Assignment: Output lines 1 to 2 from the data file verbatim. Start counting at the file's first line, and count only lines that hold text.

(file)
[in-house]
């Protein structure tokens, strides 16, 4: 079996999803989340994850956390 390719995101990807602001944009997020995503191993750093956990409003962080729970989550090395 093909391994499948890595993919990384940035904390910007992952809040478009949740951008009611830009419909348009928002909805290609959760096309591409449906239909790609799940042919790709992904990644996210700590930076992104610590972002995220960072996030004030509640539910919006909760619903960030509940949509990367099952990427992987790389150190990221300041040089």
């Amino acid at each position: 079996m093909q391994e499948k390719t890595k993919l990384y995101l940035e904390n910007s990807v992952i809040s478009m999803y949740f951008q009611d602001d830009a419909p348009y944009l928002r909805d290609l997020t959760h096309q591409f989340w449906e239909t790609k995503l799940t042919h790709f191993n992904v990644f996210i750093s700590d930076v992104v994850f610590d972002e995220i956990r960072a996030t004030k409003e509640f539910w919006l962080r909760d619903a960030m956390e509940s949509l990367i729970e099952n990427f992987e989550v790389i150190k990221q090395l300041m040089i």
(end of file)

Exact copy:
[in-house]
């Protein structure tokens, strides 16, 4: 079996999803989340994850956390 390719995101990807602001944009997020995503191993750093956990409003962080729970989550090395 093909391994499948890595993919990384940035904390910007992952809040478009949740951008009611830009419909348009928002909805290609959760096309591409449906239909790609799940042919790709992904990644996210700590930076992104610590972002995220960072996030004030509640539910919006909760619903960030509940949509990367099952990427992987790389150190990221300041040089």